As China Slips In The Covid-19 Vaccine Race, Will Russia Eclipse The US & UK To Get The 1st Shot Out?

As the world continues to battle Covid-19, a study on the efficacy of Chinese Sinovac Biotech’s vaccine, published in the British journal The Lancet, has found that it generated lower levels of protective antibodies than those present in recovered Covid-19 patients.

The study, based on initial clinical trials, shows the candidates from American companies Pfizer and Moderna were found to be more than 90% effective. Britain’s AstraZeneca had an overall efficacy rate of 70%.

Beijing was leading the global race of developing a Covid-19 vaccine but the US and European pharmaceutical firms that started the development of vaccines much later than China are close to bringing their products to the market.

The Lancet study has confirmed the presence of antibodies and found no safety problems, sufficient evidence to continue with clinical trials. Sinovac senior director Meng Weining has said that phase 3 trials are running smoothly and the data will be available next month.

“Our findings show that CoronaVac is capable of inducing a quick antibody response within four weeks of immunization by giving two doses of the vaccine at a 14-day interval,” the researchers said in the study.

However, it doesn’t create “the same excitement as Moderna and Pfizer/BioNTech’s phase 3 top-line peek this month, which showed their vaccines could offer 90%-plus efficacy”, according to a report in Fierce Biotech. However, their data still need to be published in full and peer-reviewed because they were later-stage efforts with different endpoints than the early tests from Sinovac, the website has reported.

Eleven vaccine candidates worldwide are in final clinical trials, and four of them are Chinese-made. Sinovac is also undertaking phase 3 trials in Turkey, Indonesia, and Brazil. 

Earlier this month, one phase 3 trial of Sinovac was stopped in Brazil after reports of a serious safety concern, with one report stating a death is involved but that it was not in the vaccine arm.

Trial organizers have said Brazil has gathered enough infection data from a late-stage trial of an experimental Covid-19 vaccine developed by China’s Sinovac Biotech and expects to have interim results on its efficiency in early December.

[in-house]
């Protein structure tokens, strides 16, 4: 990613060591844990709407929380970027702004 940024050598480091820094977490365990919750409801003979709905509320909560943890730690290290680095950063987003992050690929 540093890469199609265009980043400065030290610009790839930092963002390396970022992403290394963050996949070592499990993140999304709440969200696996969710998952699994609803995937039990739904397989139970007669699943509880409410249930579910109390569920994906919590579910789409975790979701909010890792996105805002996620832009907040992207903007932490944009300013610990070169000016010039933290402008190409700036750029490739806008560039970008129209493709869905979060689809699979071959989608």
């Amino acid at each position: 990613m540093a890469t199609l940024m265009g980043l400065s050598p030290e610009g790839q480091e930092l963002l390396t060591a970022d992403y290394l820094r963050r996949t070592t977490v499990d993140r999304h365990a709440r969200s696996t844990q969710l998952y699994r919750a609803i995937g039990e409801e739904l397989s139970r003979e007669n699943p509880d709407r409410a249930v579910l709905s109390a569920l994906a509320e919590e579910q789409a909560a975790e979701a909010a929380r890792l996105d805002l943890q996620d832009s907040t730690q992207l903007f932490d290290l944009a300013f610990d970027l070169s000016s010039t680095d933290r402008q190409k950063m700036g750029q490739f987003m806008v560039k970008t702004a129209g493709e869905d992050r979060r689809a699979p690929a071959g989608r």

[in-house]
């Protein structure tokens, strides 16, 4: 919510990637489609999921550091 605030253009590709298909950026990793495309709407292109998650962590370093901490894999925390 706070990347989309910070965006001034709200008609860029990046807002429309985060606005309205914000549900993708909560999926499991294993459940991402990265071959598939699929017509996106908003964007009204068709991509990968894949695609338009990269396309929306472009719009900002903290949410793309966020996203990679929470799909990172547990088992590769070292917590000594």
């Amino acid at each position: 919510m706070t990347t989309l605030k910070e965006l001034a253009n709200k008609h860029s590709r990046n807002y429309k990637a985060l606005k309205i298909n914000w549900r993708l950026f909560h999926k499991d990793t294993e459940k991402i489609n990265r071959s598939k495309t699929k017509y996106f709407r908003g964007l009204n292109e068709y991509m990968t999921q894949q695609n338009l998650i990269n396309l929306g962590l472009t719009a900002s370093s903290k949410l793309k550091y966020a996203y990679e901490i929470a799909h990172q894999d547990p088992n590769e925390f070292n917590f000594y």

Meanwhile, a Reuters report said that Britain’s AstraZeneca Plc joined its US rivals Pfizer and Moderna, and Russia in announcing positive results in pivotal trials, raising hopes that the world would soon have successful vaccines to end the pandemic.

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Another concern raised regarding the Chinese vaccine is the safety of its coronavirus inoculations while the country speeds a large-scale rollout despite the candidates remaining in the clinical trial phase.

Sinovac and state-owned giant Sinopharm Group have ramped up inoculations at home. Nikkei Asia has shared a picture of people lined-up to receive inoculations at a Sinopharm research lab in Beijing. 

The company has claimed that nearly 1 million people have received inoculations. The media report underlines that inoculations of individuals such as employees of state-owned companies have nearly tripled over the past two months but Sinopharm has made no attempt to contact them post-inoculation.

The absence of such contact raises concerns about the effort being made to check on the health of people receiving a vaccine under development. “After close to 1 million inoculations, there has not been a single adverse reaction,” Sinopharm Chairman Liu Jingzhen has said in a statement.

Sinopharm could start moving from emergency administration of the drug to preparation to general sales as the company has applied to China’s national drug administration on Wednesday for permission to sell the vaccine candidate, state-owned Xinhua News Agency reported.

Meanwhile, Russia’s vaccine Sputnik V has also shown 90% efficacy. The developers of the Sputnik V vaccine have suggested that AstraZeneca try an experimental regimen during a new round of its Covid-19 vaccine trials as both the vaccines are based on adenoviral vectors, which deliver parts of the virus genome to the cell.